After more than 20 years in the business, Guillermo Obligado has learned many things, not the least of which is how to give back to the equine industry as a valuable mentor. With his most memorable horse, the striking bay gelding Carlson, Obligado enjoyed representing Argentina at the 2006 World Equestrian Games in Aachen, Germany and 2006 FEI World Cup Finals in Kuala Lumpur, firmly etching a place for himself in the sport after leaving his native Cordoba, Argentina, in 1990.
More recently, Obligado has developed somewhat of a reputation for lending a helping hand to young professionals who find themselves in the same shoes that he was in at the beginning of his career. From his Woodgrove Farm in bucolic Rancho Santa Fe, CA, Obligado operates a relaxed, yet high performance program for a dedicated group of clients. With his business partner Lynn Obligado, Woodgrove Farm runs smoothly between stops on the West Coast show circuit, buying trips to Europe, and in its own home ring, where Guillermo enjoys passing his knowledge on.
In a perfect world. he would like to find another Carlson (now 22-years-old, and happily retired) before he hangs up his spurs for good. To that end, Obligado works closely with horse dealer Uli Collee in Germany to source future prospects for himself, as well as suitable sales horses for his clients.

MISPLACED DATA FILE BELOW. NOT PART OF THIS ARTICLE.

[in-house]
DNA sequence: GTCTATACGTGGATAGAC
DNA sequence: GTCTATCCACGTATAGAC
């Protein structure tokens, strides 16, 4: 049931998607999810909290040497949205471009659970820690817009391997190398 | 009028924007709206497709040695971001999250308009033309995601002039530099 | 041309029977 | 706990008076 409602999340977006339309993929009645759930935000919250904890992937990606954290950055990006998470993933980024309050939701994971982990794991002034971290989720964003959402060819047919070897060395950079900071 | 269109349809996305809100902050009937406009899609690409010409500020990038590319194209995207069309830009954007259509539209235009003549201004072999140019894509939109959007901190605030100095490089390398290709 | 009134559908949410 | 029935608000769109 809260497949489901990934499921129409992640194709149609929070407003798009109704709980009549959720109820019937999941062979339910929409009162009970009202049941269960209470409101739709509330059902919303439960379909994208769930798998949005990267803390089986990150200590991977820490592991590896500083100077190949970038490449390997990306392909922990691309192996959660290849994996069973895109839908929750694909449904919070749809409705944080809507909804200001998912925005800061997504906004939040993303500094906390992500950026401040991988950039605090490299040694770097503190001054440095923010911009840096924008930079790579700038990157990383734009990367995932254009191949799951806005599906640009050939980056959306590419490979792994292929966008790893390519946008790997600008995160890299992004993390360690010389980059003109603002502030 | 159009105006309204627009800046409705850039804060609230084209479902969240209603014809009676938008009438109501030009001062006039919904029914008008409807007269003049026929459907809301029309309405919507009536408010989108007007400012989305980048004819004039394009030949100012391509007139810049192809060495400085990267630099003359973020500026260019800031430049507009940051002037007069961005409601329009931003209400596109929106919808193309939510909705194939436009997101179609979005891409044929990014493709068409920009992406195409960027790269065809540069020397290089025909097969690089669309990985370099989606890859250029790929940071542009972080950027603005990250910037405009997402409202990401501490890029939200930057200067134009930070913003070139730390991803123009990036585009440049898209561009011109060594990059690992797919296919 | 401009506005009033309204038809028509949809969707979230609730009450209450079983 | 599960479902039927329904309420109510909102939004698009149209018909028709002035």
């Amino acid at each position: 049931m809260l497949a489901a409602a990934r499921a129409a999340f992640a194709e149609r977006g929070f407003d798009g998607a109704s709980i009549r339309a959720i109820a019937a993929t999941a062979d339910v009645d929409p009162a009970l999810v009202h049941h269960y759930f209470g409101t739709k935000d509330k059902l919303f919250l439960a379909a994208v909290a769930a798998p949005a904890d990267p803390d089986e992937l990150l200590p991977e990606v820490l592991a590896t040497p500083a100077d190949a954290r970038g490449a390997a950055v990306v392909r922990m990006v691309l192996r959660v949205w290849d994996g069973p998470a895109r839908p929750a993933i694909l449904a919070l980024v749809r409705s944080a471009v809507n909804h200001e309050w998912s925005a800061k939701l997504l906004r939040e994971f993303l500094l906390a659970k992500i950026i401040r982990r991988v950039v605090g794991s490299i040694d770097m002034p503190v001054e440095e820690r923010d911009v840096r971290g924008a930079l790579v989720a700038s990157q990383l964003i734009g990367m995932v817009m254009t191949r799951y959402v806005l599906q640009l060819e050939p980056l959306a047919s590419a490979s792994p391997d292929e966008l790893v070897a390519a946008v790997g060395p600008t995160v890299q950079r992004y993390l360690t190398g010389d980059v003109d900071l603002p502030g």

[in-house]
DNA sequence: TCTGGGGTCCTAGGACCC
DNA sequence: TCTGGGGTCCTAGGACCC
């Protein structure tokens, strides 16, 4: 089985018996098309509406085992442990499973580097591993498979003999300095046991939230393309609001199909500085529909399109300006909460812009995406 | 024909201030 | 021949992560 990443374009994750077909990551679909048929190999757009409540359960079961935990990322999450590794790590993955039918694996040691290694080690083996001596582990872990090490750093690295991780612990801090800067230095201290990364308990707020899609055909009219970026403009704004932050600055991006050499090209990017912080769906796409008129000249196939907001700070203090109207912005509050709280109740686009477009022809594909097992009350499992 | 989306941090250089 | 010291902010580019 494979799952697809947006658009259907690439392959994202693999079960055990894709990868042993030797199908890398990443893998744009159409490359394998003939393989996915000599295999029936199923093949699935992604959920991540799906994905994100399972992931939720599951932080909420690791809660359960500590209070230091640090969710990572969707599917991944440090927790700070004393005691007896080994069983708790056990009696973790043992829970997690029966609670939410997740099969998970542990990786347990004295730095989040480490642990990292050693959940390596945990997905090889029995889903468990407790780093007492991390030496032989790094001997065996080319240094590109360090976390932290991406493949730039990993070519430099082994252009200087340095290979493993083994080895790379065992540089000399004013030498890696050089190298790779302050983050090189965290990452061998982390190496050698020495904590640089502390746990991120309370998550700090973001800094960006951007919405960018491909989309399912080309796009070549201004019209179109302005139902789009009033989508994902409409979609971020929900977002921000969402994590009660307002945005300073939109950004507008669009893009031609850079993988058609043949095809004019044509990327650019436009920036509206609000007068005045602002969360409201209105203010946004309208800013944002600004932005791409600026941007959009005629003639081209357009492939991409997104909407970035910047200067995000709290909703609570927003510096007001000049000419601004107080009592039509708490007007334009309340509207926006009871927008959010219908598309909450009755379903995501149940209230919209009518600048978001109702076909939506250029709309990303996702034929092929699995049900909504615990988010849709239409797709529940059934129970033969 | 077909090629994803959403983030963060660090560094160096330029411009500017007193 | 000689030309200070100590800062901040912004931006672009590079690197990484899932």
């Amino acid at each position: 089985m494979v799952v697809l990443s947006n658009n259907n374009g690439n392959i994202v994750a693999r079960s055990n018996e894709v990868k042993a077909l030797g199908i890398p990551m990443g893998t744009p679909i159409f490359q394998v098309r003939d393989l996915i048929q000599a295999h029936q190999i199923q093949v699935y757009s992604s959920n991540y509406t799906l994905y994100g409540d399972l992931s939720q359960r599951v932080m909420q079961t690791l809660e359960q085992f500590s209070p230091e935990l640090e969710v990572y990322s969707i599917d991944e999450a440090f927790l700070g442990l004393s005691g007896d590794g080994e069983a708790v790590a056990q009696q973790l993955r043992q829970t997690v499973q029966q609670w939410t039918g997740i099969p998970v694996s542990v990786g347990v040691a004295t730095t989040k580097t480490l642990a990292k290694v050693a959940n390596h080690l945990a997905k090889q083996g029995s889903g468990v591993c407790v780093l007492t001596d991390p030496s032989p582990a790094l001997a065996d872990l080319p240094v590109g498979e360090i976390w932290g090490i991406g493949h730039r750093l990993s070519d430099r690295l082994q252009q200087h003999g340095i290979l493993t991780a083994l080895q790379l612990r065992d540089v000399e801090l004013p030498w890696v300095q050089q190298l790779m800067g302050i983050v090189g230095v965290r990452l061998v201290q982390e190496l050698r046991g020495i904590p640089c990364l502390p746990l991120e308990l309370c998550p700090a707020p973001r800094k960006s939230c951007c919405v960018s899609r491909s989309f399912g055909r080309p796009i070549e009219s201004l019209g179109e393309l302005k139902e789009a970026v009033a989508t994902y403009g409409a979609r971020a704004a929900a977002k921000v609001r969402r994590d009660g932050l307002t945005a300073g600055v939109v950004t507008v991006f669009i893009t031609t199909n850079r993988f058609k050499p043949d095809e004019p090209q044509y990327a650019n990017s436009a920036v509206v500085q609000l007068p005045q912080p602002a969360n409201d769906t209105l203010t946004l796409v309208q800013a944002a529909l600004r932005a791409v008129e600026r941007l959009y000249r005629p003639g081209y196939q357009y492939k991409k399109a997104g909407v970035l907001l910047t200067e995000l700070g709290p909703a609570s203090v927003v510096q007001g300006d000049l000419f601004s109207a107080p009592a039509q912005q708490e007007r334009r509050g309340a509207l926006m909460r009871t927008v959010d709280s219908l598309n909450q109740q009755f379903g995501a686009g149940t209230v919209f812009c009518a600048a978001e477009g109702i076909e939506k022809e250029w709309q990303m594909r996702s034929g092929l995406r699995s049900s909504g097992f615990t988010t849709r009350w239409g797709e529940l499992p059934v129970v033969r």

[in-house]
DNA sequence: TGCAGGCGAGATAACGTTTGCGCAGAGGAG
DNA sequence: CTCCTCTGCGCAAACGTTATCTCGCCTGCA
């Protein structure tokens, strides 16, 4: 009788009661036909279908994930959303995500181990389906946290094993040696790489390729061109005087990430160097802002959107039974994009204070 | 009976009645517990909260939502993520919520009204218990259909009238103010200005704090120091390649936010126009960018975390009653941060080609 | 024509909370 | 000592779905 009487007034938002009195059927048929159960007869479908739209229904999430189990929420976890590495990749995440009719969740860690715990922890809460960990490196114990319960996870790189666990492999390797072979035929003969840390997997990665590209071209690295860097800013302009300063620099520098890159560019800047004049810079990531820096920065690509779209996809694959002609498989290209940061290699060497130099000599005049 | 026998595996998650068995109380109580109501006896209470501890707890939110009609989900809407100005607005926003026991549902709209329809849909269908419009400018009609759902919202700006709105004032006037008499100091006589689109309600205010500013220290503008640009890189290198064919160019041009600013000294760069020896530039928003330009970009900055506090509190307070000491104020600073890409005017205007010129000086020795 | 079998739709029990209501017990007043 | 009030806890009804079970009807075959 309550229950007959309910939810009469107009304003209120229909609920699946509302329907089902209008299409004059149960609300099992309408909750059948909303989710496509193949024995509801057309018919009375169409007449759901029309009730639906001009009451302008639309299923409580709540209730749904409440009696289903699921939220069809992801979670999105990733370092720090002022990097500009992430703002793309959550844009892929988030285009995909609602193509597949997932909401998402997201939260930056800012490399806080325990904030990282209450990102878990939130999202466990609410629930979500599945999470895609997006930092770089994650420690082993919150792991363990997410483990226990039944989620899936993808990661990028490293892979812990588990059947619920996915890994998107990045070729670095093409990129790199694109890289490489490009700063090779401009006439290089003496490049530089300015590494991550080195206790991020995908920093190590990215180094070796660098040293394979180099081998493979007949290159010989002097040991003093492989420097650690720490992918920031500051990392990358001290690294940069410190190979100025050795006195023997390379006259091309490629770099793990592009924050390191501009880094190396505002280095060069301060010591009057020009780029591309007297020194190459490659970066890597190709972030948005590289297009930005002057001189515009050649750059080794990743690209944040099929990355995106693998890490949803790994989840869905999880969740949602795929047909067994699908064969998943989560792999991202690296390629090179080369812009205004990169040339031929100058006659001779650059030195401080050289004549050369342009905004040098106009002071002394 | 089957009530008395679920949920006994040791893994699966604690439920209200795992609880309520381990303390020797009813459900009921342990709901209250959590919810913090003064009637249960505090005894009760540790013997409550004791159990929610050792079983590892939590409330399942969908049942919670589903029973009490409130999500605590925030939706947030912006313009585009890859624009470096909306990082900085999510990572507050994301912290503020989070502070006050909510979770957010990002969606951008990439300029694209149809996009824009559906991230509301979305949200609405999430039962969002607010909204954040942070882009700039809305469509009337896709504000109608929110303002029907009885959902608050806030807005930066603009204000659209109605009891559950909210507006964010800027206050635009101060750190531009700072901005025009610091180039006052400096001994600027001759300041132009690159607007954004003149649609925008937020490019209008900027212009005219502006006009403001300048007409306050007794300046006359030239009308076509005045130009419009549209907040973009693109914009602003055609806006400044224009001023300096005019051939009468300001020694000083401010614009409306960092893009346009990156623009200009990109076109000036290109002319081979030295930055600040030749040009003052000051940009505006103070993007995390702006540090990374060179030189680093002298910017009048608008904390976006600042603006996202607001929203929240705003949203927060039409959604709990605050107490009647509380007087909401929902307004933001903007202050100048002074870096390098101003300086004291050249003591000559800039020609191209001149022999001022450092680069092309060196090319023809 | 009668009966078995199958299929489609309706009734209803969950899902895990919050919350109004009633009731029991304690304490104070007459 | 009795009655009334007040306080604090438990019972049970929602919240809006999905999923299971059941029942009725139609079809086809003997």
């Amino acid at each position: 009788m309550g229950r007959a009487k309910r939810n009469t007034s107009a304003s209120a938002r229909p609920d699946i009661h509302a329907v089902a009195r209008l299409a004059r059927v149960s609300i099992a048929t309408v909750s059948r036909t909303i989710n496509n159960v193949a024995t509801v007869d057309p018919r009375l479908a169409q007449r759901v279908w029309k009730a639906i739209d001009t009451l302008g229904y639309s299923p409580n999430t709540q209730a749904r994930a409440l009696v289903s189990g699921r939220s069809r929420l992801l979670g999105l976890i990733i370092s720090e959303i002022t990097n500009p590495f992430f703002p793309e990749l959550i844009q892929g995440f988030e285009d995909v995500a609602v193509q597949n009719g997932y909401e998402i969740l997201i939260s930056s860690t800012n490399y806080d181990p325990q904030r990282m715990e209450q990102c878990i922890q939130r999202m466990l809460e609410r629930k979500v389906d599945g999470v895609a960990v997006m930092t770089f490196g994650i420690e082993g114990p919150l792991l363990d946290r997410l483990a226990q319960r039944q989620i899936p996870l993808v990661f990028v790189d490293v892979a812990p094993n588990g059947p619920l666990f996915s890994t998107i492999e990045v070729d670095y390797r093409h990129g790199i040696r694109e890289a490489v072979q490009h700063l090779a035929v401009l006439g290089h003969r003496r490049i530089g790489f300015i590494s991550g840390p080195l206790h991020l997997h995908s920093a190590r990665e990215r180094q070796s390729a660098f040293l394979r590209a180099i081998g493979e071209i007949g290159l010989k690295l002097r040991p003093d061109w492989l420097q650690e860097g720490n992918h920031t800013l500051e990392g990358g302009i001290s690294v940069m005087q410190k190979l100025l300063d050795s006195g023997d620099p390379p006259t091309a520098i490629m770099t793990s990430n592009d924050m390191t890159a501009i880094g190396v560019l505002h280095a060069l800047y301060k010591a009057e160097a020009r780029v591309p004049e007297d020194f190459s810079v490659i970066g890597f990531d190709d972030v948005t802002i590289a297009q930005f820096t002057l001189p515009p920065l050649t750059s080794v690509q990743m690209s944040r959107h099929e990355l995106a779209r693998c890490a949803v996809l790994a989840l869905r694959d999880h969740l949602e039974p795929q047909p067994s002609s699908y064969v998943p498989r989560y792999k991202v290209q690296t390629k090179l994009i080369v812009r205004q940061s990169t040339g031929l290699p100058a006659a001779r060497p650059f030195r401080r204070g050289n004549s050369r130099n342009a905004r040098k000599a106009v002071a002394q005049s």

Guillermo Obligado: Tell us how your first trip to the United States led to a permanent move.
Horse & Style: I came here 20 years ago, with horses for sale. I was in law school at the time, and was going to graduate. In the beginning, I came for just three months to sell a few horses and go back home. Ok, the horses didn’t sell quickly, but it was ok because when I got here I realized I could make a living here. The economy here for sure in America is better than in Argentina. There is more money to do the sport.
H&S: So it was from the United States then, that you built your career up to an international level?
GO: Yes, we started doing some sales, we had very good horses and clients, and then ok, everything started building. Then I started building the string for horses by going to Spruce Meadows, and was very successful. I went to Europe and did many Nations Cups, I was the alternate for the Argentine Olympic team in Athens (in 2004) and in 2006, I competed at the WEG in Aachen. I had many placings in Europe, including a 2nd place in the five star grand prix in Barcelona.
H&S: And during most if not all of those competitions, you were riding Carlson, correct? What was the story behind that horse?
GO: Carlson was a Holsteiner, how I got him was a funny story. He was ridden by Vincent Voorn, Albert Voorn’s son. He was riding and showing at Valkenswaard, and I noticed him there. When the show was over, it was mentioned that Carlson was for sale; he belonged to Paige Johnson at the time, but she really wanted to sell him because he was a really difficult horse. I offered the money and bought him without trying him. I’d seen him in the small grand prix and he looked super hot, but I thought, ‘if Vincent can do it, I can do it.’ He looked like he had all the quality, I always rode the difficult horses myself, and I never had sponsors and it was my own money. I went and vetted the horse and bought him.